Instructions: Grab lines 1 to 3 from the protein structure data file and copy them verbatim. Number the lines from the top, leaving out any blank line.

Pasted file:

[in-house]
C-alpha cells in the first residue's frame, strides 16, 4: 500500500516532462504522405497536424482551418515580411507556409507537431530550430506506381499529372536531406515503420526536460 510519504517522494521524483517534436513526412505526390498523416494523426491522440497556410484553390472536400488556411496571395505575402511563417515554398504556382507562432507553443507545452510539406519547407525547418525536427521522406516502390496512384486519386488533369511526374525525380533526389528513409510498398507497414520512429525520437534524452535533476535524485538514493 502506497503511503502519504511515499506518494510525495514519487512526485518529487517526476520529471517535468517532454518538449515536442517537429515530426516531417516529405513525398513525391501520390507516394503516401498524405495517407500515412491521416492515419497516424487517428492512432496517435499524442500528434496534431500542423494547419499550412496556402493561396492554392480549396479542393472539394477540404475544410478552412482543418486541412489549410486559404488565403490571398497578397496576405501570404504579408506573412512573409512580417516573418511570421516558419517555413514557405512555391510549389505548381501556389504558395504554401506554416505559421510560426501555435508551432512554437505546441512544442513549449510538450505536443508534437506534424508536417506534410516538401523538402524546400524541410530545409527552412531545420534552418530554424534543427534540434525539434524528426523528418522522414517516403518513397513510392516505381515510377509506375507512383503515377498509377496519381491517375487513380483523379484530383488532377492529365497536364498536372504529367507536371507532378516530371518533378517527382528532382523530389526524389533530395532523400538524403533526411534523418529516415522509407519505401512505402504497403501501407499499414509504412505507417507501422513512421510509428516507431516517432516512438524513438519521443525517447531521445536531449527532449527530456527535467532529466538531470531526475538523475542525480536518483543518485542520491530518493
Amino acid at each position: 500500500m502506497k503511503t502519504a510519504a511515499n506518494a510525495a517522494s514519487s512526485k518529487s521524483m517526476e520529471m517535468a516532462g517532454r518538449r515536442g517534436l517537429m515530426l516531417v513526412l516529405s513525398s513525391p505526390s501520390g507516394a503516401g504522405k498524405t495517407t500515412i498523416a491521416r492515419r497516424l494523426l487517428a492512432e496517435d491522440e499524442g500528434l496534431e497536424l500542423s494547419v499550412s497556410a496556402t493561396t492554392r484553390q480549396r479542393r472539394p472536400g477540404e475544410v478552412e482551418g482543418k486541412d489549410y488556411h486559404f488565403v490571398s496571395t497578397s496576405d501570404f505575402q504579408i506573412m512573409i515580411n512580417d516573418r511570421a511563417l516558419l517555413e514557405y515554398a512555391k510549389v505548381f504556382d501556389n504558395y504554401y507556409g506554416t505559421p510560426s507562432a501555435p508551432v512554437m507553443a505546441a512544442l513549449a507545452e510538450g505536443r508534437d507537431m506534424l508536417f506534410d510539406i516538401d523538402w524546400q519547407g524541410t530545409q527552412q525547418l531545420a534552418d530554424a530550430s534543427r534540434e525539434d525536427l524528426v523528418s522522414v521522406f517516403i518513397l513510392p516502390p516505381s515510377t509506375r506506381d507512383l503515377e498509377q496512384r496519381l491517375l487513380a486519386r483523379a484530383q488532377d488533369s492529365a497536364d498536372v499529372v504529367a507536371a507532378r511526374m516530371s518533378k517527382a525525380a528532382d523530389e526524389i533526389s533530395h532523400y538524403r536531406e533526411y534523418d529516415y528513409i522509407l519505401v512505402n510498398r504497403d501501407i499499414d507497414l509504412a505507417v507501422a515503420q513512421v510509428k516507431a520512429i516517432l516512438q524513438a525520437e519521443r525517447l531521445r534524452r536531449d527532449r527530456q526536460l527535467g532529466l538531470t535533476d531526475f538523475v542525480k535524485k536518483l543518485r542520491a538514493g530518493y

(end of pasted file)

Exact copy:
[in-house]
C-alpha cells in the first residue's frame, strides 16, 4: 500500500516532462504522405497536424482551418515580411507556409507537431530550430506506381499529372536531406515503420526536460 510519504517522494521524483517534436513526412505526390498523416494523426491522440497556410484553390472536400488556411496571395505575402511563417515554398504556382507562432507553443507545452510539406519547407525547418525536427521522406516502390496512384486519386488533369511526374525525380533526389528513409510498398507497414520512429525520437534524452535533476535524485538514493 502506497503511503502519504511515499506518494510525495514519487512526485518529487517526476520529471517535468517532454518538449515536442517537429515530426516531417516529405513525398513525391501520390507516394503516401498524405495517407500515412491521416492515419497516424487517428492512432496517435499524442500528434496534431500542423494547419499550412496556402493561396492554392480549396479542393472539394477540404475544410478552412482543418486541412489549410486559404488565403490571398497578397496576405501570404504579408506573412512573409512580417516573418511570421516558419517555413514557405512555391510549389505548381501556389504558395504554401506554416505559421510560426501555435508551432512554437505546441512544442513549449510538450505536443508534437506534424508536417506534410516538401523538402524546400524541410530545409527552412531545420534552418530554424534543427534540434525539434524528426523528418522522414517516403518513397513510392516505381515510377509506375507512383503515377498509377496519381491517375487513380483523379484530383488532377492529365497536364498536372504529367507536371507532378516530371518533378517527382528532382523530389526524389533530395532523400538524403533526411534523418529516415522509407519505401512505402504497403501501407499499414509504412505507417507501422513512421510509428516507431516517432516512438524513438519521443525517447531521445536531449527532449527530456527535467532529466538531470531526475538523475542525480536518483543518485542520491530518493
Amino acid at each position: 500500500m502506497k503511503t502519504a510519504a511515499n506518494a510525495a517522494s514519487s512526485k518529487s521524483m517526476e520529471m517535468a516532462g517532454r518538449r515536442g517534436l517537429m515530426l516531417v513526412l516529405s513525398s513525391p505526390s501520390g507516394a503516401g504522405k498524405t495517407t500515412i498523416a491521416r492515419r497516424l494523426l487517428a492512432e496517435d491522440e499524442g500528434l496534431e497536424l500542423s494547419v499550412s497556410a496556402t493561396t492554392r484553390q480549396r479542393r472539394p472536400g477540404e475544410v478552412e482551418g482543418k486541412d489549410y488556411h486559404f488565403v490571398s496571395t497578397s496576405d501570404f505575402q504579408i506573412m512573409i515580411n512580417d516573418r511570421a511563417l516558419l517555413e514557405y515554398a512555391k510549389v505548381f504556382d501556389n504558395y504554401y507556409g506554416t505559421p510560426s507562432a501555435p508551432v512554437m507553443a505546441a512544442l513549449a507545452e510538450g505536443r508534437d507537431m506534424l508536417f506534410d510539406i516538401d523538402w524546400q519547407g524541410t530545409q527552412q525547418l531545420a534552418d530554424a530550430s534543427r534540434e525539434d525536427l524528426v523528418s522522414v521522406f517516403i518513397l513510392p516502390p516505381s515510377t509506375r506506381d507512383l503515377e498509377q496512384r496519381l491517375l487513380a486519386r483523379a484530383q488532377d488533369s492529365a497536364d498536372v499529372v504529367a507536371a507532378r511526374m516530371s518533378k517527382a525525380a528532382d523530389e526524389i533526389s533530395h532523400y538524403r536531406e533526411y534523418d529516415y528513409i522509407l519505401v512505402n510498398r504497403d501501407i499499414d507497414l509504412a505507417v507501422a515503420q513512421v510509428k516507431a520512429i516517432l516512438q524513438a525520437e519521443r525517447l531521445r534524452r536531449d527532449r527530456q526536460l527535467g532529466l538531470t535533476d531526475f538523475v542525480k535524485k536518483l543518485r542520491a538514493g530518493y